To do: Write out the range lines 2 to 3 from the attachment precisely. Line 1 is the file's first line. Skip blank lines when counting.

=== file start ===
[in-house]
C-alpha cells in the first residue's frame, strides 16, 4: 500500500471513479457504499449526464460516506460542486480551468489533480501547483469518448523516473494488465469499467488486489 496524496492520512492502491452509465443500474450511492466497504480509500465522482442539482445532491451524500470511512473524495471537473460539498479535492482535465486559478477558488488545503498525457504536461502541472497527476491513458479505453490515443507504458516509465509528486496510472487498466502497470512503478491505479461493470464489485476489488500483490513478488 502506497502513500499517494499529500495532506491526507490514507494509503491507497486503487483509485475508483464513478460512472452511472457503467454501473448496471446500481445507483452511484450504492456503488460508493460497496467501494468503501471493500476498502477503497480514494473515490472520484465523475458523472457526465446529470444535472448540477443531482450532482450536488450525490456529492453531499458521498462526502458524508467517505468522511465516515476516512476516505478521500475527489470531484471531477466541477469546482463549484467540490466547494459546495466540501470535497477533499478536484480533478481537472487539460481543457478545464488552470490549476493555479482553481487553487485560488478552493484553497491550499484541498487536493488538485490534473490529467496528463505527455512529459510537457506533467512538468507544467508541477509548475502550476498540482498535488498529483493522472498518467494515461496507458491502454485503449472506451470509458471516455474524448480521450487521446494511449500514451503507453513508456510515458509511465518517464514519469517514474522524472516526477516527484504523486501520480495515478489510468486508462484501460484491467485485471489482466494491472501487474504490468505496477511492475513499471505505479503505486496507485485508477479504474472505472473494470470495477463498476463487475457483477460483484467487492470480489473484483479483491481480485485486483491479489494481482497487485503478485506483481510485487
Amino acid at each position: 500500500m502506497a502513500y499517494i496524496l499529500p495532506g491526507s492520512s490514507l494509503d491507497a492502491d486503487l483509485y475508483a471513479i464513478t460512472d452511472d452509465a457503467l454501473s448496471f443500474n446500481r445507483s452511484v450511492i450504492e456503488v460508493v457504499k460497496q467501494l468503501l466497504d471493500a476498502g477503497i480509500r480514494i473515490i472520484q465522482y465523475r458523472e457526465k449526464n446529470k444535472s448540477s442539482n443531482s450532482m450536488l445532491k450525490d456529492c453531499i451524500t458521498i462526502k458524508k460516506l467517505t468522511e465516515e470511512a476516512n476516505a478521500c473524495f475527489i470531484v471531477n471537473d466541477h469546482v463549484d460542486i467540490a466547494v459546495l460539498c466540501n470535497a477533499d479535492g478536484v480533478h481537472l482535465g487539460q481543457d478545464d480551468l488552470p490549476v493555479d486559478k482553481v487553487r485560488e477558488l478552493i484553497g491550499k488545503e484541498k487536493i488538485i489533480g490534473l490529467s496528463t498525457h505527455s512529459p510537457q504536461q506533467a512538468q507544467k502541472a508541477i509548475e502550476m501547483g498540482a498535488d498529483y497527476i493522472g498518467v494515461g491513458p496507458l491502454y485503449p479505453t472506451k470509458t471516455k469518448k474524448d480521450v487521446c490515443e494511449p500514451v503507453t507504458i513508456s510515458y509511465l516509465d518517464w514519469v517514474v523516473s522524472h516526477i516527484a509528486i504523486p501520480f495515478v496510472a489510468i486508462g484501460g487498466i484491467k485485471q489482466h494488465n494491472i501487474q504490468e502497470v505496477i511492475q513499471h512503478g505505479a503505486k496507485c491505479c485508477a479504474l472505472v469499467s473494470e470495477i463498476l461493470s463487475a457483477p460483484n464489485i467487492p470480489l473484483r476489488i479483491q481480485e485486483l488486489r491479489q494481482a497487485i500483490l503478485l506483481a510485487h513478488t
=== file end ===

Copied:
C-alpha cells in the first residue's frame, strides 16, 4: 500500500471513479457504499449526464460516506460542486480551468489533480501547483469518448523516473494488465469499467488486489 496524496492520512492502491452509465443500474450511492466497504480509500465522482442539482445532491451524500470511512473524495471537473460539498479535492482535465486559478477558488488545503498525457504536461502541472497527476491513458479505453490515443507504458516509465509528486496510472487498466502497470512503478491505479461493470464489485476489488500483490513478488 502506497502513500499517494499529500495532506491526507490514507494509503491507497486503487483509485475508483464513478460512472452511472457503467454501473448496471446500481445507483452511484450504492456503488460508493460497496467501494468503501471493500476498502477503497480514494473515490472520484465523475458523472457526465446529470444535472448540477443531482450532482450536488450525490456529492453531499458521498462526502458524508467517505468522511465516515476516512476516505478521500475527489470531484471531477466541477469546482463549484467540490466547494459546495466540501470535497477533499478536484480533478481537472487539460481543457478545464488552470490549476493555479482553481487553487485560488478552493484553497491550499484541498487536493488538485490534473490529467496528463505527455512529459510537457506533467512538468507544467508541477509548475502550476498540482498535488498529483493522472498518467494515461496507458491502454485503449472506451470509458471516455474524448480521450487521446494511449500514451503507453513508456510515458509511465518517464514519469517514474522524472516526477516527484504523486501520480495515478489510468486508462484501460484491467485485471489482466494491472501487474504490468505496477511492475513499471505505479503505486496507485485508477479504474472505472473494470470495477463498476463487475457483477460483484467487492470480489473484483479483491481480485485486483491479489494481482497487485503478485506483481510485487
Amino acid at each position: 500500500m502506497a502513500y499517494i496524496l499529500p495532506g491526507s492520512s490514507l494509503d491507497a492502491d486503487l483509485y475508483a471513479i464513478t460512472d452511472d452509465a457503467l454501473s448496471f443500474n446500481r445507483s452511484v450511492i450504492e456503488v460508493v457504499k460497496q467501494l468503501l466497504d471493500a476498502g477503497i480509500r480514494i473515490i472520484q465522482y465523475r458523472e457526465k449526464n446529470k444535472s448540477s442539482n443531482s450532482m450536488l445532491k450525490d456529492c453531499i451524500t458521498i462526502k458524508k460516506l467517505t468522511e465516515e470511512a476516512n476516505a478521500c473524495f475527489i470531484v471531477n471537473d466541477h469546482v463549484d460542486i467540490a466547494v459546495l460539498c466540501n470535497a477533499d479535492g478536484v480533478h481537472l482535465g487539460q481543457d478545464d480551468l488552470p490549476v493555479d486559478k482553481v487553487r485560488e477558488l478552493i484553497g491550499k488545503e484541498k487536493i488538485i489533480g490534473l490529467s496528463t498525457h505527455s512529459p510537457q504536461q506533467a512538468q507544467k502541472a508541477i509548475e502550476m501547483g498540482a498535488d498529483y497527476i493522472g498518467v494515461g491513458p496507458l491502454y485503449p479505453t472506451k470509458t471516455k469518448k474524448d480521450v487521446c490515443e494511449p500514451v503507453t507504458i513508456s510515458y509511465l516509465d518517464w514519469v517514474v523516473s522524472h516526477i516527484a509528486i504523486p501520480f495515478v496510472a489510468i486508462g484501460g487498466i484491467k485485471q489482466h494488465n494491472i501487474q504490468e502497470v505496477i511492475q513499471h512503478g505505479a503505486k496507485c491505479c485508477a479504474l472505472v469499467s473494470e470495477i463498476l461493470s463487475a457483477p460483484n464489485i467487492p470480489l473484483r476489488i479483491q481480485e485486483l488486489r491479489q494481482a497487485i500483490l503478485l506483481a510485487h513478488t